The business must have a physical presence within the targeted town or city
- It must be a permanent address and not just a PO box, shared office or forwarding address
The business NAP (Name, Address, and Phone number) must be correctly formatted
- It must contain a local phone number
- It must contain street address, town/city, and post code at the very least
Publish your NAP on every page of your site* (not only on the ‘Contact’ page)
- *If your business has more than one location there are a number of ways you can optimise for this:
- If you have 2-4 locations, list the details of every location in the footer of the site, and create local landing pages for each store
- If you have 5+ locations, list the details of every location on the contact page, and create unique local landing pages for each store
- If you have one headquarters and numerous branches, optimise the ‘Homepage’ and the ‘About’ page with the headquarters as the subject, add all locations to the ‘Contact’ page, and create local landing pages for each location
- Consider adding an interactive map on the ‘Contact’ page, listing all locations (as well as listing all locations separately)
- Make sure all local landing pages are unique and meet content quantity and quality guidelines
- Content: One recent study suggested that in order to rank for even mildly competitive terms, you need to publish 2,000+ words of content. However, for localised content, we suggest that you produce at least 800-1,000 words of content according to the quality guidelines for each page you are looking to rank. Granted, with some pages this might be tough, and it might not be necessary depending on how competitive the industry, location, and therefore keyword term targeted, is.
- Quality: The content you produce must not be stuffed with keywords. It must be well written, grammatically correct, contain zero spelling errors, be easy to read, and contain language and terminology which is often used in your industry. It must meet search intent (i.e. give users exactly what they’re looking for when they search for your targeted keyword).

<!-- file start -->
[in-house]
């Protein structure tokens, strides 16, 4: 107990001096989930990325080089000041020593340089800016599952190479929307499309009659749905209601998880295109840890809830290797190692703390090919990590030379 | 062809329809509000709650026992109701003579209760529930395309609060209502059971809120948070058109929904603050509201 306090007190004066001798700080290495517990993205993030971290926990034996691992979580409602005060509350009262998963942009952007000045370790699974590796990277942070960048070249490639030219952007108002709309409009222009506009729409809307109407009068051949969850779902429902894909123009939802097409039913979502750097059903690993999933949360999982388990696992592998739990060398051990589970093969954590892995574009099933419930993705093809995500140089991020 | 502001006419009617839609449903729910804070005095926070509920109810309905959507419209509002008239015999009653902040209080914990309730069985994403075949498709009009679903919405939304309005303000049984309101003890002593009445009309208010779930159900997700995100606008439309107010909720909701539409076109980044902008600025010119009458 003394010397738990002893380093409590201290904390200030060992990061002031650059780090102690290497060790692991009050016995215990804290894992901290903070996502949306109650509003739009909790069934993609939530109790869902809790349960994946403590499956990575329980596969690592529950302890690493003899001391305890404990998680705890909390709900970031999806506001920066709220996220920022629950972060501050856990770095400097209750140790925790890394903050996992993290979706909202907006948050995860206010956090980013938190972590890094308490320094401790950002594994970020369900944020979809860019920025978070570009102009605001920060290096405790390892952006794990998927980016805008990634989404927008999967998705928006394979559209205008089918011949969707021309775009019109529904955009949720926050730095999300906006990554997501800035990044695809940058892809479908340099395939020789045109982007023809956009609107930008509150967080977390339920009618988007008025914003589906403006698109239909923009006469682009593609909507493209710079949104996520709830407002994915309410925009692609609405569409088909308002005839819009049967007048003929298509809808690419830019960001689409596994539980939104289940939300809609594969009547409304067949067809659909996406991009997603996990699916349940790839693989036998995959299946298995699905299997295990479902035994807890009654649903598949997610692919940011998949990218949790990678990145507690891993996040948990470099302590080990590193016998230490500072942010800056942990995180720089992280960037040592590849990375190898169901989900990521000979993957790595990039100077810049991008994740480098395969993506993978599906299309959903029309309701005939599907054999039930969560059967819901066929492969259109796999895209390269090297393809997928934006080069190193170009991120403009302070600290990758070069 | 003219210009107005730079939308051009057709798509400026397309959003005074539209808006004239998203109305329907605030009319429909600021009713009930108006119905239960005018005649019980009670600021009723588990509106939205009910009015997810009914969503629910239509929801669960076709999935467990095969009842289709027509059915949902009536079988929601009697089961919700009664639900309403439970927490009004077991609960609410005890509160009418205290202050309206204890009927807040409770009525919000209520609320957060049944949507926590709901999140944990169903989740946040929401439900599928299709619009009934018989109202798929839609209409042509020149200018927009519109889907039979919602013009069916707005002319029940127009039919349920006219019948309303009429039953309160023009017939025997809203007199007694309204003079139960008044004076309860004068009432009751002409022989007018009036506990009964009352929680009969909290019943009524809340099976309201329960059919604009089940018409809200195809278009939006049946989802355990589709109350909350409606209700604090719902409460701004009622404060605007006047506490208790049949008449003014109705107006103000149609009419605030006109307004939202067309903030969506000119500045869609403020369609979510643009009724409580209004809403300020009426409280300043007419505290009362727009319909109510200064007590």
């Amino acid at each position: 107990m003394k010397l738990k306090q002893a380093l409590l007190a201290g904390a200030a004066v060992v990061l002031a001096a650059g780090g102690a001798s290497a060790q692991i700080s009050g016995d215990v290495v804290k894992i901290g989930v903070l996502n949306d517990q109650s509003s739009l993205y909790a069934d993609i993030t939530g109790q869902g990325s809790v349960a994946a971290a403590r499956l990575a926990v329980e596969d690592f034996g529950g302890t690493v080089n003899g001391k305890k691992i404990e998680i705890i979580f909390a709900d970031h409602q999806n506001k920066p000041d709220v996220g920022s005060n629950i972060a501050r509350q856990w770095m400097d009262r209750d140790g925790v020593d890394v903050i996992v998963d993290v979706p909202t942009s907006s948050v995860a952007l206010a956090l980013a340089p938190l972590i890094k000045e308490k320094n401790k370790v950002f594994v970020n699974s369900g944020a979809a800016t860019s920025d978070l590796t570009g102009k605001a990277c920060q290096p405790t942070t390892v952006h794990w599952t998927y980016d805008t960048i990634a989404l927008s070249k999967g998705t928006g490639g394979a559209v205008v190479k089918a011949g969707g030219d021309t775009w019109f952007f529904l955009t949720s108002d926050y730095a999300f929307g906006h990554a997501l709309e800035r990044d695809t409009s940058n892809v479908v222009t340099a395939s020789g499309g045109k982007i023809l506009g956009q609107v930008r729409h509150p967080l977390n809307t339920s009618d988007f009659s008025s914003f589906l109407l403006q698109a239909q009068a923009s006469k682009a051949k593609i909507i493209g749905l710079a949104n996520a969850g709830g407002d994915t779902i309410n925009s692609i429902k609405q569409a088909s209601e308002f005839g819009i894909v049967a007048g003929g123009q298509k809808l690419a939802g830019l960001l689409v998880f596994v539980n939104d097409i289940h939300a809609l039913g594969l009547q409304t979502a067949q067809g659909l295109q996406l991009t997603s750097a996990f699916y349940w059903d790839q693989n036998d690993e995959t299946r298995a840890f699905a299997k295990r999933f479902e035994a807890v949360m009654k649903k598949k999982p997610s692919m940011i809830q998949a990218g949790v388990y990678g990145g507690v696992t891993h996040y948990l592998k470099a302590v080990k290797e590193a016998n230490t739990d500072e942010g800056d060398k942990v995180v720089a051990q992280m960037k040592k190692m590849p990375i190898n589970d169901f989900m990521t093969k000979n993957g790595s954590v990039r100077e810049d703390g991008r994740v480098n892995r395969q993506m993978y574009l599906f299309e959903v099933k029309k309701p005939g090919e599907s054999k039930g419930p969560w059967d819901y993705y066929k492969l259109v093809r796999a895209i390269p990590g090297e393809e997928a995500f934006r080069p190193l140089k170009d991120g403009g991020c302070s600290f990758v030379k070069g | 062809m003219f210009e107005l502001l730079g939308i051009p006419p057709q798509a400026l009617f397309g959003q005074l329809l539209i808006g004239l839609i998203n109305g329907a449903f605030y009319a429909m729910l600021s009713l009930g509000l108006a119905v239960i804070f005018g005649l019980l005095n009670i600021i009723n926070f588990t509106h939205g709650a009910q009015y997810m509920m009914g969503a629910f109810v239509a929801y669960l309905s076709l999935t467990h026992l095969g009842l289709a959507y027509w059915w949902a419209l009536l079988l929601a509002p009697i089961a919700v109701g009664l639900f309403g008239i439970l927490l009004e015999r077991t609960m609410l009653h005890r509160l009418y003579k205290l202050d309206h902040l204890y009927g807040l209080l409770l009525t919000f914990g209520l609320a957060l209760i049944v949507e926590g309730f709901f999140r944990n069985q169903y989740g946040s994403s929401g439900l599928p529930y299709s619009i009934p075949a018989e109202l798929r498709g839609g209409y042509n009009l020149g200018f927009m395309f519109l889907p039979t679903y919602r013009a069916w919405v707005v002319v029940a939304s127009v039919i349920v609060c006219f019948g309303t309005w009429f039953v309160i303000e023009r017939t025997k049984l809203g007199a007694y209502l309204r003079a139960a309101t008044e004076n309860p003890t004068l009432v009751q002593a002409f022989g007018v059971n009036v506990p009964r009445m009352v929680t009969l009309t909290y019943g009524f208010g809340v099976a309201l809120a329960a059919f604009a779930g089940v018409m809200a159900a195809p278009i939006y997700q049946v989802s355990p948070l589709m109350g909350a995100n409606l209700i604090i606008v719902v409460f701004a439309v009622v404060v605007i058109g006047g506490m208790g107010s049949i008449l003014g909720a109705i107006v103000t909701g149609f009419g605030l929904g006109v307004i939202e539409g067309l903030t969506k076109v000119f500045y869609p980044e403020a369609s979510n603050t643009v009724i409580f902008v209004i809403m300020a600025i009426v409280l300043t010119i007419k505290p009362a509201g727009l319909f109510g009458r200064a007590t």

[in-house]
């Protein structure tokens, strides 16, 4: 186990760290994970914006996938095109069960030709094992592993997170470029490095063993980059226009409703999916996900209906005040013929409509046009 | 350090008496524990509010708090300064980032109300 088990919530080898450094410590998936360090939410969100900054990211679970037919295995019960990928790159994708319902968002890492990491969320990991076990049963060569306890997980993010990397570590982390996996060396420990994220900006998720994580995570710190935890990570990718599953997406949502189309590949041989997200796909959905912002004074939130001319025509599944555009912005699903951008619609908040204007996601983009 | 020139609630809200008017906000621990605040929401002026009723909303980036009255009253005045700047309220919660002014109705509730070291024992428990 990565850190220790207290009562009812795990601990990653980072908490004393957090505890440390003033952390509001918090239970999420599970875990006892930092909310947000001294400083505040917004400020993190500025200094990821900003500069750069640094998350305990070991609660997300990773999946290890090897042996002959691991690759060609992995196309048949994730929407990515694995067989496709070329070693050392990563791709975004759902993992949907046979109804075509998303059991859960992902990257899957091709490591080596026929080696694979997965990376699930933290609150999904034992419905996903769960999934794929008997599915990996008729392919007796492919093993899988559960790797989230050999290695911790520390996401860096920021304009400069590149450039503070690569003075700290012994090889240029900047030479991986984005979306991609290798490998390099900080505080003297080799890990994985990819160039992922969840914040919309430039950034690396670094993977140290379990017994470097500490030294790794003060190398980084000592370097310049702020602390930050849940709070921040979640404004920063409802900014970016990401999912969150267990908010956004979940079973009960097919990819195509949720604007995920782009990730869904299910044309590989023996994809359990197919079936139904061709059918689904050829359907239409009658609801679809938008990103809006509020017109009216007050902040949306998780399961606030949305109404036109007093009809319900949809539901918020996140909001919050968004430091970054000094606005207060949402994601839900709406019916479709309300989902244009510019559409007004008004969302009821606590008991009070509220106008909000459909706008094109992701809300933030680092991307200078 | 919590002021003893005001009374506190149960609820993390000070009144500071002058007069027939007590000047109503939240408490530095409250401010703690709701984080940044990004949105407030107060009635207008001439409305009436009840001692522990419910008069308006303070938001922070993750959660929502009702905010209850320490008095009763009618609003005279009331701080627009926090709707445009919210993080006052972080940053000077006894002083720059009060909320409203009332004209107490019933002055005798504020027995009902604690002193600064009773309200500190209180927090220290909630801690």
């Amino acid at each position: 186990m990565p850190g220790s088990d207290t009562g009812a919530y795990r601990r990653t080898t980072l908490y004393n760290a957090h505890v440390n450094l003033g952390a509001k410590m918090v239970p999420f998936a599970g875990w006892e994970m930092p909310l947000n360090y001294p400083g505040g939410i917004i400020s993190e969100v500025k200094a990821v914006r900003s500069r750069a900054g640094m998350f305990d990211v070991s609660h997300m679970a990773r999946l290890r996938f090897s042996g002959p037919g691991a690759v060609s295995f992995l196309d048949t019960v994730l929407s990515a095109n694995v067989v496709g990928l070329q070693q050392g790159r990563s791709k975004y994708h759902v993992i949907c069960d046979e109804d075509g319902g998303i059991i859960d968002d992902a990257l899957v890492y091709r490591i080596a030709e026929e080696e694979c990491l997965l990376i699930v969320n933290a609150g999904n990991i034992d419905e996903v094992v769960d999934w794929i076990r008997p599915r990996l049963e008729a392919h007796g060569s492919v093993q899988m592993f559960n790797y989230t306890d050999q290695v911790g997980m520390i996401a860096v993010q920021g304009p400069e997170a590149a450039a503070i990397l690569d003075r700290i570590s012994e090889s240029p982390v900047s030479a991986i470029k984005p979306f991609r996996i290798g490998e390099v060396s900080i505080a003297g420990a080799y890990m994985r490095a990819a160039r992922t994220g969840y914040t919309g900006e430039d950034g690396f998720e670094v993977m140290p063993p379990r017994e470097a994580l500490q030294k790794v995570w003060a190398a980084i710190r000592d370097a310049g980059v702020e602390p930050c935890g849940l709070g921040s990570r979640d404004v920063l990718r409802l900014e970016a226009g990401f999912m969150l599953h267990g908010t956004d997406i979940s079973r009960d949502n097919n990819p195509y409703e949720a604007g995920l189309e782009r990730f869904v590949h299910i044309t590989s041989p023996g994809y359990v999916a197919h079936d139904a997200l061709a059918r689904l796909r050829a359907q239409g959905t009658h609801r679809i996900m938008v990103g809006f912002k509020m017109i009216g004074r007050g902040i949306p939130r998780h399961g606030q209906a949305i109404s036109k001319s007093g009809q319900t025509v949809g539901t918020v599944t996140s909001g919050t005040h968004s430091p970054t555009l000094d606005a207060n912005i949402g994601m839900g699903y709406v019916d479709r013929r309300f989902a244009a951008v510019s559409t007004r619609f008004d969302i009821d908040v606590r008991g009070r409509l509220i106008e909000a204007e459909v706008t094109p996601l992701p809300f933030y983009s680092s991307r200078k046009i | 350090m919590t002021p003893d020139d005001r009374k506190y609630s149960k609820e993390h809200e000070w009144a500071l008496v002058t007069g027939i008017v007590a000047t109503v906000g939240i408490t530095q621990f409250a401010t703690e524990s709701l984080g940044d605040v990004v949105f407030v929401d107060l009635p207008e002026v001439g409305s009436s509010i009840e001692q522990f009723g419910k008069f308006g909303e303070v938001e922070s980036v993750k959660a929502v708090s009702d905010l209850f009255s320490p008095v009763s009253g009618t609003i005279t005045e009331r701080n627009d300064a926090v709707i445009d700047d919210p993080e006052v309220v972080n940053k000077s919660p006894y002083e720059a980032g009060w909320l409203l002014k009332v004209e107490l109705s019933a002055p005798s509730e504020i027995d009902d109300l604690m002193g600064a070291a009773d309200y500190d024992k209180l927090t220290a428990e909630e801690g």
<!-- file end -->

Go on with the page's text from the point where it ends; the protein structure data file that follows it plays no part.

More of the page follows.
Sign your business up to authoritative web directories (Yell, Yelp, FreeIndex etc.)
- Include as much detail as you can:
- Store opening hours
- Full descriptions
- Product/Service tags
- Example products and services
- Contact numbers
- Email addressees
- Prominent staff members
- Social media links
- Links to your website’s internal pages/blog posts
Build citations for your business on the web
Audit all current web citations for accuracy, duplications, and NAP consistency
- Find citations by searching the web for your company name, address, telephone number, or postcode in different variations, but preventing results that include your website
For example, search for [“SEOpie” AND “TN12 6HT” -site://www.seopie.co.uk]
(without brackets, but with the quotation marks)
- Make a list of all citations you have found in a spreadsheet, including details such as the quality of the citation (Does it include a phone number? What about business hours?), and whether there is a link to your website
- Work your way through this list updating all the sites as necessary
Get your Google My Business account set up and complete
- It is verified
- It is accurate and consistent (check the map pin location)
- Your chosen GMB primary category is accurate and consistent across the internet
- The NAP is consistent with your website
- It includes 5+ images (+ video if you can)
- Includes your locally targeted town/city in the GMB landing page title
- You remove any duplicate listings
- You consider which page on your site to list on the GMB page (i.e. this may not be your homepage)
- If you have a number of locations, create listings for each location you have a physical presence in
- If your business has a menu for food items or services (such as a salon or car repair), you should include it in your listing
- You adhere to the quality guidelines: HERE
Attempt to obtain links from local websites
These are websites which are based in or contain content that is primarily catered towards individuals and/or businesses in your targeted local area
These sites include:
- Local businesses
- Local education institutions (schools, colleges, universities)
- Blogs curated by locals
- Sport-related sites
- Hobby sites (food/cooking, fan pages, etc.)
- Local community activities and events sites
Ensure you optimise your keyword focus for single pages/landing pages (not the whole domain)
- In some cases this will be the homepage, in others it could be your ‘About’ page, ‘Contact’ page, or other pages.
- Have a look at this guide by Moz for help with building a unique local landing page: https://moz.com/blog/local-landing-pages-guide
Create separate pages for each product or service offered (but not every single product and service in every possible location!)
Optimise your page title tags to include locations (keyword + location)
Your page title tag, located in the HEAD section of your site, should include your targeted term, the local area you’re optimising for, and your brand name. So, for example, if you’re a small private school offering dance classes and you’re looking to target related keywords in Tunbridge Wells, you might want something like this for the homepage: